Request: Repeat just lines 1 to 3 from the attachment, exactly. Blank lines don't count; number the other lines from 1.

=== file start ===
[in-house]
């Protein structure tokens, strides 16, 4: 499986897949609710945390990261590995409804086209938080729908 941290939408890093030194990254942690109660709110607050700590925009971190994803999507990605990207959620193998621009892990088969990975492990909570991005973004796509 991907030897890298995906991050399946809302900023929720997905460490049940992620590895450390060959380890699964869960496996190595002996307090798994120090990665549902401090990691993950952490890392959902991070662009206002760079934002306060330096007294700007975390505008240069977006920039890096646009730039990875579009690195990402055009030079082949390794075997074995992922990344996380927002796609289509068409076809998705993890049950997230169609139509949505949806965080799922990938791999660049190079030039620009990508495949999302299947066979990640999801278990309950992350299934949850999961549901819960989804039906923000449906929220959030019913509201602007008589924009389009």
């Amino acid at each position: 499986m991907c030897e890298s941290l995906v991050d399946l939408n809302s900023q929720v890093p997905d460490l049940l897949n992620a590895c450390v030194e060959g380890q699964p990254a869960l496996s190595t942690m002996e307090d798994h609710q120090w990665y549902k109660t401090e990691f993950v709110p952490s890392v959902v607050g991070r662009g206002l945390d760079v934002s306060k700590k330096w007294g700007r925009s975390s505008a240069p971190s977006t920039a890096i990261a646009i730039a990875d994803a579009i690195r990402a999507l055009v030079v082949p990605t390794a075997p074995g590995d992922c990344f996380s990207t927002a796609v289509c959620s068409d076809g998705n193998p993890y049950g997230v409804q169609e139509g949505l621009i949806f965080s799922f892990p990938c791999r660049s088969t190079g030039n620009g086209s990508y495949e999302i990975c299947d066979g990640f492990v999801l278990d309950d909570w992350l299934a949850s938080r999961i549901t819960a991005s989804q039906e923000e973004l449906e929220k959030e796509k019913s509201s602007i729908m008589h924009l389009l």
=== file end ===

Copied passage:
[in-house]
């Protein structure tokens, strides 16, 4: 499986897949609710945390990261590995409804086209938080729908 941290939408890093030194990254942690109660709110607050700590925009971190994803999507990605990207959620193998621009892990088969990975492990909570991005973004796509 991907030897890298995906991050399946809302900023929720997905460490049940992620590895450390060959380890699964869960496996190595002996307090798994120090990665549902401090990691993950952490890392959902991070662009206002760079934002306060330096007294700007975390505008240069977006920039890096646009730039990875579009690195990402055009030079082949390794075997074995992922990344996380927002796609289509068409076809998705993890049950997230169609139509949505949806965080799922990938791999660049190079030039620009990508495949999302299947066979990640999801278990309950992350299934949850999961549901819960989804039906923000449906929220959030019913509201602007008589924009389009």
């Amino acid at each position: 499986m991907c030897e890298s941290l995906v991050d399946l939408n809302s900023q929720v890093p997905d460490l049940l897949n992620a590895c450390v030194e060959g380890q699964p990254a869960l496996s190595t942690m002996e307090d798994h609710q120090w990665y549902k109660t401090e990691f993950v709110p952490s890392v959902v607050g991070r662009g206002l945390d760079v934002s306060k700590k330096w007294g700007r925009s975390s505008a240069p971190s977006t920039a890096i990261a646009i730039a990875d994803a579009i690195r990402a999507l055009v030079v082949p990605t390794a075997p074995g590995d992922c990344f996380s990207t927002a796609v289509c959620s068409d076809g998705n193998p993890y049950g997230v409804q169609e139509g949505l621009i949806f965080s799922f892990p990938c791999r660049s088969t190079g030039n620009g086209s990508y495949e999302i990975c299947d066979g990640f492990v999801l278990d309950d909570w992350l299934a949850s938080r999961i549901t819960a991005s989804q039906e923000e973004l449906e929220k959030e796509k019913s509201s602007i729908m008589h924009l389009l």